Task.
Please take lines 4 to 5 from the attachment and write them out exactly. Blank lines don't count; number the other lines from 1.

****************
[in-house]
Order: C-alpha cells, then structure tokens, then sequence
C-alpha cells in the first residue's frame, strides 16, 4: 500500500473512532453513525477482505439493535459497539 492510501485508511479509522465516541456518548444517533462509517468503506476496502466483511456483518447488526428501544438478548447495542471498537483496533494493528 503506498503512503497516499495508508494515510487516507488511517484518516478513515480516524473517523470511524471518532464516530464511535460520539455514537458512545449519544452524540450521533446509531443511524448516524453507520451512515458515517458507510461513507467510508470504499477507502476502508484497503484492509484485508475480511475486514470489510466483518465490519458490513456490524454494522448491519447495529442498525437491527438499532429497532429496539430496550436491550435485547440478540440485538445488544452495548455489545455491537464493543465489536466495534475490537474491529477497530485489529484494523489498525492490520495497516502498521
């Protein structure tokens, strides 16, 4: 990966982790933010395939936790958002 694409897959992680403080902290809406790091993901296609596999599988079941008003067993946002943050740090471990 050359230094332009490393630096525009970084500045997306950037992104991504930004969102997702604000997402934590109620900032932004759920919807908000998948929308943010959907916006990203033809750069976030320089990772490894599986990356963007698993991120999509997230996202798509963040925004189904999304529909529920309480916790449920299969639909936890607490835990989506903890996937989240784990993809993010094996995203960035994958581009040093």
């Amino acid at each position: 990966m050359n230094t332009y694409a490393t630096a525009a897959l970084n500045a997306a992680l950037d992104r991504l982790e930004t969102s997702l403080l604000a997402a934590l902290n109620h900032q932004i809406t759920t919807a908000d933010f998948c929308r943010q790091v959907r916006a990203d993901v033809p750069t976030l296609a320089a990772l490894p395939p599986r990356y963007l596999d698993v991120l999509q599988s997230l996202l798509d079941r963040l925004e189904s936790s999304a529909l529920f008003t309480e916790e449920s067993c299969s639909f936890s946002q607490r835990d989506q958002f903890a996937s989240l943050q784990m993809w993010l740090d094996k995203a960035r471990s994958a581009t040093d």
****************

């Protein structure tokens, strides 16, 4: 990966982790933010395939936790958002 694409897959992680403080902290809406790091993901296609596999599988079941008003067993946002943050740090471990 050359230094332009490393630096525009970084500045997306950037992104991504930004969102997702604000997402934590109620900032932004759920919807908000998948929308943010959907916006990203033809750069976030320089990772490894599986990356963007698993991120999509997230996202798509963040925004189904999304529909529920309480916790449920299969639909936890607490835990989506903890996937989240784990993809993010094996995203960035994958581009040093």
């Amino acid at each position: 990966m050359n230094t332009y694409a490393t630096a525009a897959l970084n500045a997306a992680l950037d992104r991504l982790e930004t969102s997702l403080l604000a997402a934590l902290n109620h900032q932004i809406t759920t919807a908000d933010f998948c929308r943010q790091v959907r916006a990203d993901v033809p750069t976030l296609a320089a990772l490894p395939p599986r990356y963007l596999d698993v991120l999509q599988s997230l996202l798509d079941r963040l925004e189904s936790s999304a529909l529920f008003t309480e916790e449920s067993c299969s639909f936890s946002q607490r835990d989506q958002f903890a996937s989240l943050q784990m993809w993010l740090d094996k995203a960035r471990s994958a581009t040093d």